The Destination Crawl

All shopping centers need those stores that customers consider a destination. Those stores that people will go out of their way to shop at. Destination stores must be located within the walkshed of each other in order to create a series of destinations that customers can visit without getting back in their cars.

One way to think of a series of destinations is like a bar crawl. You start at one bar, then walk down the street to another one, then further down the street to a third. You might not walk directly from the first bar to the third bar because they are too far away from one another, but because the second bar is in the middle all three become walkable. Similarly, a shopper might walk from Target to Kohls and then on to the grocery store, even if Target and the grocery store are too far from one another to walk between directly. This is the Destination Crawl.

Unfortunately, most suburban regional shopping centers, the type that are encouraged by cities due to municipal financial incentives, are not designed to place their destination stores within each other’s walkshed. It becomes impossible to do the Destination Crawl.

The Car Oriented Shopping Center

The DistrictA wonderfully terrible example of the unwalkability of suburban regional shopping centers is The District in Tustin, California. The District is located on the former Marine Corps Air Station, Tustin, best known as the home of the world’s largest wooden blimp hangars. The District was a brown-field development that started as a completely blank canvas that was pan flat. With this blank canvas, the developer was able to create a hellish landscape for pedestrians and a nightmare for motorists, a rare combination.

Shoppers at The District who want to go grocery shopping at Whole Foods and then go to Target either have the option of walking 1,000 feet through a parking lot and jaywalking across a four-lane road, or getting in their car and driving between the two stores. Shopping centers, even ones where customers primarily arrive by car, don’t have to be designed this way.

The unwalkability of The District is entirely due to the fact that its buildings are arranged in a ring around the parking, instead of clustering the buildings in the center and placing the parking to one side. The District gets it even worse, because it’s designed so the buildings front on the parking lot and turn their back on the surrounding streets, so people from neighboring communities can’t even conveniently walk into the center.

A Destination Crawl Redesign

Instead of placing buildings within a sea of parking, and creating further barriers to walkability in the form of wide roads without safe places to cross on foot, the developer could have created an overlapping series of destinations that would have enabled a Destination Crawl. This would require moving the buildings closer together and making the walk between destinations more pedestrian friendly.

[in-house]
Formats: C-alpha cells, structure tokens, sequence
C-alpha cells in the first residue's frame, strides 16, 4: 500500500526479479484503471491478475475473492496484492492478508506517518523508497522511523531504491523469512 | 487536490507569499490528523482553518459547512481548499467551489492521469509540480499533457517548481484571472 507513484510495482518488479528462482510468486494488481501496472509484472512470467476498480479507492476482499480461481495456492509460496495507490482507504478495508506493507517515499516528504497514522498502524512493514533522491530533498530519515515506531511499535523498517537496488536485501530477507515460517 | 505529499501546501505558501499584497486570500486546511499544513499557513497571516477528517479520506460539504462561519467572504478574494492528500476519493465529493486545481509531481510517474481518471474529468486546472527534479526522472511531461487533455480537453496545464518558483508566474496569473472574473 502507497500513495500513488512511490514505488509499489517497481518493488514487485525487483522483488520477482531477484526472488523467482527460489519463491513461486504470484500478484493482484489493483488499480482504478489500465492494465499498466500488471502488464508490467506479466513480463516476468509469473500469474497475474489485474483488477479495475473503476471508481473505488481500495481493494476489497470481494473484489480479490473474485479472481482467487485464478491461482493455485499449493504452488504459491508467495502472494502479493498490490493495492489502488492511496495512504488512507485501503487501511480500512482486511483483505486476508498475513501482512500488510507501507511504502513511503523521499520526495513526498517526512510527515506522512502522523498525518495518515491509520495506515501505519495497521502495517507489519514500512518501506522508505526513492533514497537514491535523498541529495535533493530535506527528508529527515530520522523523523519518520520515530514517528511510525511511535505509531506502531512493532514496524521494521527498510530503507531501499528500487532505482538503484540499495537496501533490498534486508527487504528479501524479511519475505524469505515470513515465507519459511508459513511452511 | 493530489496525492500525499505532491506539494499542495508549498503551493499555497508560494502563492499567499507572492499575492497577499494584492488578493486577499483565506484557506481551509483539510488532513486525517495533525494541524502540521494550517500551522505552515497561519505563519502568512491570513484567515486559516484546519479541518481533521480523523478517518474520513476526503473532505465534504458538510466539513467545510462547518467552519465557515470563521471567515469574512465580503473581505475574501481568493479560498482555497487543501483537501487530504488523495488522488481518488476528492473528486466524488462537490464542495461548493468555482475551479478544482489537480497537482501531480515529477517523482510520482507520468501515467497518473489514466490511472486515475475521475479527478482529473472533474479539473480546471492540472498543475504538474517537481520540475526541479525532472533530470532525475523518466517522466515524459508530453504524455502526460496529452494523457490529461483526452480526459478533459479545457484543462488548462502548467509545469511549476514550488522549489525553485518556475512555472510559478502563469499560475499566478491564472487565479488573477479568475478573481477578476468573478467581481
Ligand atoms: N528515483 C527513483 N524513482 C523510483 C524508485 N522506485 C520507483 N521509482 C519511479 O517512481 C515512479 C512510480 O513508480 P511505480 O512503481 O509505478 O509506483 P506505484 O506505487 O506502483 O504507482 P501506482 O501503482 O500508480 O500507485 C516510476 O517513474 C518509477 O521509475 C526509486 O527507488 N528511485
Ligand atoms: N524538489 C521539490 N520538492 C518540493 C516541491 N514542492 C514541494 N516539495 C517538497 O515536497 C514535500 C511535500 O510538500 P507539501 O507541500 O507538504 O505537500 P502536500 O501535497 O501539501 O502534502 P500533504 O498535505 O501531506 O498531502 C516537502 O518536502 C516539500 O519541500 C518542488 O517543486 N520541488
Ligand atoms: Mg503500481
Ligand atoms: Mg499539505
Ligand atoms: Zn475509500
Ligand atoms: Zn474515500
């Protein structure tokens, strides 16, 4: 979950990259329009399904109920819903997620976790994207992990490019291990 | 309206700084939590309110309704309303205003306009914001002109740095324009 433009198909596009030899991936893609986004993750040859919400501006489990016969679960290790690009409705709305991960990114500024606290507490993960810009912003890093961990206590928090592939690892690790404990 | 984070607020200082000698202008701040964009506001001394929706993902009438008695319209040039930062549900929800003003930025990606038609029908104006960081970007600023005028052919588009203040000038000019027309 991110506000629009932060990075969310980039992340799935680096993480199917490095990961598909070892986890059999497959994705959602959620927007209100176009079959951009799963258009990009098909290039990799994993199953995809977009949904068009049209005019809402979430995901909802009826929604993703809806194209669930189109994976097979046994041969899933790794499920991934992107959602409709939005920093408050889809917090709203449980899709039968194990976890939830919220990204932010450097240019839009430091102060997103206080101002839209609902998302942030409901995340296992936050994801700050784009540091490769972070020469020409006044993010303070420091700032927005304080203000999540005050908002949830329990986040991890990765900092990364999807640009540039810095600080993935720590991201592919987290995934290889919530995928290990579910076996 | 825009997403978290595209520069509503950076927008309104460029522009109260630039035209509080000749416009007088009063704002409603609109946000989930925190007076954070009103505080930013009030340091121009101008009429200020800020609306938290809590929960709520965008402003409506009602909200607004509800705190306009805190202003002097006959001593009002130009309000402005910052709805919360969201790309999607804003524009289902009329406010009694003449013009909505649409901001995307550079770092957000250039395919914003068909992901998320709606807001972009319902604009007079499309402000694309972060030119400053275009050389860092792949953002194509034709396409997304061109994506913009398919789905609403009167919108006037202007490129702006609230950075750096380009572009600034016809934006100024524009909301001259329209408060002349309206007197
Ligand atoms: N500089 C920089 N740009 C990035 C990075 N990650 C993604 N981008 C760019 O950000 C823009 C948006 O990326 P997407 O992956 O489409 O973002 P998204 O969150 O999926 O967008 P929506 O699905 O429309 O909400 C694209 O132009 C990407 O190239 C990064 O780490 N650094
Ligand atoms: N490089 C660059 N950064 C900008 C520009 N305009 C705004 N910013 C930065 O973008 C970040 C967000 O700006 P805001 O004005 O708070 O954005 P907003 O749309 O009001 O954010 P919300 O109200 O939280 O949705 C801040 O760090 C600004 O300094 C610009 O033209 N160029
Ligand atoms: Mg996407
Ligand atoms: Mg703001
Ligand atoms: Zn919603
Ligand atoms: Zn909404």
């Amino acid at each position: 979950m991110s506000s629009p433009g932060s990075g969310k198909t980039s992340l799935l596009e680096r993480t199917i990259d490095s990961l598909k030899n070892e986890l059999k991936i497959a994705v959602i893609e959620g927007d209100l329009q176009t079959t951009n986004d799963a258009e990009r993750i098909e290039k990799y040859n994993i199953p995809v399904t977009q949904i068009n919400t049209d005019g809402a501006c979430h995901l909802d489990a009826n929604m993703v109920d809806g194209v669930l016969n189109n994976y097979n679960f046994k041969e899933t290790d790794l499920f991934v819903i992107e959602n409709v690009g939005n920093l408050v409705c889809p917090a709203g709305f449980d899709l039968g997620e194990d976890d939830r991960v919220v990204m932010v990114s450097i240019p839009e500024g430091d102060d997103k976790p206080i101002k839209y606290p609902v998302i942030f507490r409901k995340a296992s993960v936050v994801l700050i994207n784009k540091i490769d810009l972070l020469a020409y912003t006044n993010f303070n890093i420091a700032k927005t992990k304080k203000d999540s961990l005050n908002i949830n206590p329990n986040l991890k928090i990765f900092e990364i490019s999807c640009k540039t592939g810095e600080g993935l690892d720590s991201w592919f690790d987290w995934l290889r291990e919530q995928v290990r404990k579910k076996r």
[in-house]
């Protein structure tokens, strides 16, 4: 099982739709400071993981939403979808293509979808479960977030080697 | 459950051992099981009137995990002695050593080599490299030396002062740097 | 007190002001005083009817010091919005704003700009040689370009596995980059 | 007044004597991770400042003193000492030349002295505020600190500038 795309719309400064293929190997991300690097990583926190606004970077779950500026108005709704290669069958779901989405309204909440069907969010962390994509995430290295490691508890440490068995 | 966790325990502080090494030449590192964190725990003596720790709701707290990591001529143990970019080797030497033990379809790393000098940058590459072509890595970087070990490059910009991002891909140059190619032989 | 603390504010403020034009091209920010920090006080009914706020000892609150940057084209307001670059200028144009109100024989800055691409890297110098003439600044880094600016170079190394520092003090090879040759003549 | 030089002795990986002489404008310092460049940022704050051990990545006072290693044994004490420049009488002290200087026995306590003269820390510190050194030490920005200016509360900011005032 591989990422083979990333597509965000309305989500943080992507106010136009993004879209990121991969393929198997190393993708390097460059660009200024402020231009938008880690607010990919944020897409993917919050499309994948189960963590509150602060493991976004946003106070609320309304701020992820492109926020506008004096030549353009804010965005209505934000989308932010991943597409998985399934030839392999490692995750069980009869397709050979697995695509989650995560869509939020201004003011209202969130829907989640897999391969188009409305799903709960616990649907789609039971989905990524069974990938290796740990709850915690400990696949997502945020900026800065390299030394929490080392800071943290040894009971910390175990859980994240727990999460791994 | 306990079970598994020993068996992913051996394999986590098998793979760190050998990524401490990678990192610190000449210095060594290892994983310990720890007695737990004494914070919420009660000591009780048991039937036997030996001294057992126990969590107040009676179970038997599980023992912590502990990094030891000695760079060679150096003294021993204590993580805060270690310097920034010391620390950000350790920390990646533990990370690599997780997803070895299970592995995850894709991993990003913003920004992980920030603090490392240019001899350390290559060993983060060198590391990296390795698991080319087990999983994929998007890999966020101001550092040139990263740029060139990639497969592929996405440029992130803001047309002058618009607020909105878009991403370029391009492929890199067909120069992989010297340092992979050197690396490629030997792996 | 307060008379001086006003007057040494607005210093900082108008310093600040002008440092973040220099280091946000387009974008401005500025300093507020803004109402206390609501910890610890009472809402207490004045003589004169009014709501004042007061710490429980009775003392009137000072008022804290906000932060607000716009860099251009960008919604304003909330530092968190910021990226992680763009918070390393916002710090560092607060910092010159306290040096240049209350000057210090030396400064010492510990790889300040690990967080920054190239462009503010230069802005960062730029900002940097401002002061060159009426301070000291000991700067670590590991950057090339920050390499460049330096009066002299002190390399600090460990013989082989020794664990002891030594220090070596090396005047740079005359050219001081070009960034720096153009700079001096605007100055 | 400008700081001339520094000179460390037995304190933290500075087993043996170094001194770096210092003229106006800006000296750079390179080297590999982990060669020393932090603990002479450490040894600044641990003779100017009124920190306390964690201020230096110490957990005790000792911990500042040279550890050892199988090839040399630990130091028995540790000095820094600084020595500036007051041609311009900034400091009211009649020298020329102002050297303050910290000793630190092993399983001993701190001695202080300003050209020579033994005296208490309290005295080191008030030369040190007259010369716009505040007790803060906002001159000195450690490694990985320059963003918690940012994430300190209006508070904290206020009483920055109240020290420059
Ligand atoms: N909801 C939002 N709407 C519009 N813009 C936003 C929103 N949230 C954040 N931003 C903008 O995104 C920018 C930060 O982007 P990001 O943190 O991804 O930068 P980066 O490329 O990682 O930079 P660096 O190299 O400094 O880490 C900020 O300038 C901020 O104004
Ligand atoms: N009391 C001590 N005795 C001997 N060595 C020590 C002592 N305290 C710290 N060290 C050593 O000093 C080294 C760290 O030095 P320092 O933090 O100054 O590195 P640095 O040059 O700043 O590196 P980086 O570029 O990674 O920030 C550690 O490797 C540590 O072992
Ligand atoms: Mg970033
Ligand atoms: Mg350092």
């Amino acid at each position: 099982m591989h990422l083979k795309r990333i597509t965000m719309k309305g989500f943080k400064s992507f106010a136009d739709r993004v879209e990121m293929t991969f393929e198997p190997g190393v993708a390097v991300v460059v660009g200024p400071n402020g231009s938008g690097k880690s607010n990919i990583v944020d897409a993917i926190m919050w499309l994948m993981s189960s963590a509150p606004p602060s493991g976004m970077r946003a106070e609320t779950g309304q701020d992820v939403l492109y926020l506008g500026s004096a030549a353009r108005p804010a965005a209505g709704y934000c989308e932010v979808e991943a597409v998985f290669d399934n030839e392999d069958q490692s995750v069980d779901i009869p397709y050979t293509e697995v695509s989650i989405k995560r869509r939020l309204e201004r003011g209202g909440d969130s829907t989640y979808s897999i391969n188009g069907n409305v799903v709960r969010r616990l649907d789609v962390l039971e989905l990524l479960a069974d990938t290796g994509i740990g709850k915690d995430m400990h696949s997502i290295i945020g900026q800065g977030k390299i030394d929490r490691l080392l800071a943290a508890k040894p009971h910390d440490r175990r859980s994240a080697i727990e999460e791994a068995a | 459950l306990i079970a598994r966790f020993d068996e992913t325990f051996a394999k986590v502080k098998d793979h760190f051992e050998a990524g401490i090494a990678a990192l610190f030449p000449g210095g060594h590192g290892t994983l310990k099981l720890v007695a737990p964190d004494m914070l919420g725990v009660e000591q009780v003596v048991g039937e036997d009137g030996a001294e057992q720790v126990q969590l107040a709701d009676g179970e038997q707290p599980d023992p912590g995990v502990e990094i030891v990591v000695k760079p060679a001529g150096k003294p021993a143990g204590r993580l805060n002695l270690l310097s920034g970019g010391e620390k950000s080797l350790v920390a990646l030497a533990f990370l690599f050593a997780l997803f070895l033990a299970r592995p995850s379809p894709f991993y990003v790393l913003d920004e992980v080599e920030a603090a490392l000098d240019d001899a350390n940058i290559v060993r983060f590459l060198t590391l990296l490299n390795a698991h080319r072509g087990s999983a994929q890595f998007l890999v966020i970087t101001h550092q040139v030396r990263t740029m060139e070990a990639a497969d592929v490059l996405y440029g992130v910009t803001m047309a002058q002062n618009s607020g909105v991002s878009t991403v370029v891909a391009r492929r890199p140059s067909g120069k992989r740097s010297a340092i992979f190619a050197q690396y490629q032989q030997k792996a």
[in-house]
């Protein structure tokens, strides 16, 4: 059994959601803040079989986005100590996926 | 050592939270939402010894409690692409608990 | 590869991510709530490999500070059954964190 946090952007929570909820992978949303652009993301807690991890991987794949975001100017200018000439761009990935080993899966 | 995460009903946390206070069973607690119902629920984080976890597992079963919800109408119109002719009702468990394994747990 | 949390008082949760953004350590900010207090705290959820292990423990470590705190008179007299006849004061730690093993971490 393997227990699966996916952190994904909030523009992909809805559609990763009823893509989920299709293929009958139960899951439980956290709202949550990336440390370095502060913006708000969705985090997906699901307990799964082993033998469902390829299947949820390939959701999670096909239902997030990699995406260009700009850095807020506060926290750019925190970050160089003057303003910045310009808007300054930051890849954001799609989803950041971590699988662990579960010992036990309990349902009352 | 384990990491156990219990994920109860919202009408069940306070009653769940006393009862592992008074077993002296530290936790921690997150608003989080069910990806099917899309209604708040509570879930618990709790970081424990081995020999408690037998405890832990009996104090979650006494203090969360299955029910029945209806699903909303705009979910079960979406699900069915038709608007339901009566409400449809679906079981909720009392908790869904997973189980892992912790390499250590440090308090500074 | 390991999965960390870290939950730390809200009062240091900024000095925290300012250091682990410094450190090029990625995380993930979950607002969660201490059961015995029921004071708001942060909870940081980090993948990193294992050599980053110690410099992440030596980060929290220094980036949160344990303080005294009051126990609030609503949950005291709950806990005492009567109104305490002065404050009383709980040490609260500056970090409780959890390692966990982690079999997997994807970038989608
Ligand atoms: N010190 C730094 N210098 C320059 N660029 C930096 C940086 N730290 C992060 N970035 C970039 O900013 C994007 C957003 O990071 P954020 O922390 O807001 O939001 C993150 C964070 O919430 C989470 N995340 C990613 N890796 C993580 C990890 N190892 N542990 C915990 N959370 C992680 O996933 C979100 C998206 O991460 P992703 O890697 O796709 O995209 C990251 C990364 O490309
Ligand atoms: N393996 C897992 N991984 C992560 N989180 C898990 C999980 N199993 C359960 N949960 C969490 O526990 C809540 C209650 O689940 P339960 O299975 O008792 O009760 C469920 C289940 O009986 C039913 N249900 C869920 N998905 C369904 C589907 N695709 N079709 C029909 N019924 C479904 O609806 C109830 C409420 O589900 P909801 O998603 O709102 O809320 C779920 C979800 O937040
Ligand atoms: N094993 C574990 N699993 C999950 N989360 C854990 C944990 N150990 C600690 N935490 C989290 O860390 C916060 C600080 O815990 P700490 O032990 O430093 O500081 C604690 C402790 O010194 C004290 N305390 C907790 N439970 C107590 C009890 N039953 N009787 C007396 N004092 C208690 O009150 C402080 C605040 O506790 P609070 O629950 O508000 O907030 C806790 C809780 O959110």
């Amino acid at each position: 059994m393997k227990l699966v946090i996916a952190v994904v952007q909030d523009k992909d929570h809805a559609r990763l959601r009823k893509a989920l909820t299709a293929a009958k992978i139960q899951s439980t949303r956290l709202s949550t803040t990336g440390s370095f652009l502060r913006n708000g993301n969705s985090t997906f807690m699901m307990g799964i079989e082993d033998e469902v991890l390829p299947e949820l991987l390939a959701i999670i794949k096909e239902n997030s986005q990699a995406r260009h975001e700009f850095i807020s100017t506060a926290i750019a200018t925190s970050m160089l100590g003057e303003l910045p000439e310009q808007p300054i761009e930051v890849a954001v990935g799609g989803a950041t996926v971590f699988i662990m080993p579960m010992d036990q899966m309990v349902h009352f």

The most helpful change to the design of The District would be to make the path between destinations more walkable. Right now, to get around on foot requires cutting across parking lots at a diagonal. Doing so is very inefficient and quite unsafe. Direct pedestrian paths need to be provided between destinations. In order to create these direct pedestrian paths, buildings must be square with one another. The street network within The District is unnecessarily curved, causing the building and their associated parking to be at odd angles to one another. These odd angles ensure the most direct path from one destination to another is a diagonal path through the parking lots.

IMG_6184In addition, these paths need to be comfortable in scale and feeling for people on foot, not just crowded along the front of buildings or exposed traversing a wide-open parking lot. When visiting The District, it’s clear that the developer knew how to build for pedestrians, the mall at the center of the development is wonderfully walkable. Unfortunately they didn’t extend this understanding to linking the destinations on the outskirts of the center together.

Another helpful change to the design of The District would be to move the buildings closer together so that the distance between destinations, door to door, is no more than 500 feet. This ensures that it’s only a couple of minutes walk at a nice slow pace between destinations. While making the pedestrian paths more walkable can increase a destination’s walkshed, destinations must still be located close to one another in order to achieve overlapping walksheds and enable a Destination Crawl.

These same principals for a Destination Crawl can be applied to a city’s downtown or any other neighborhood center. By placing destinations in close proximity and providing pedestrian friendly connectivity, any city can support a Destination Crawl. Without these two key components, it’s impossible to achieve walkable communities because it will remain more convenient for customers to drive between destinations instead of walk.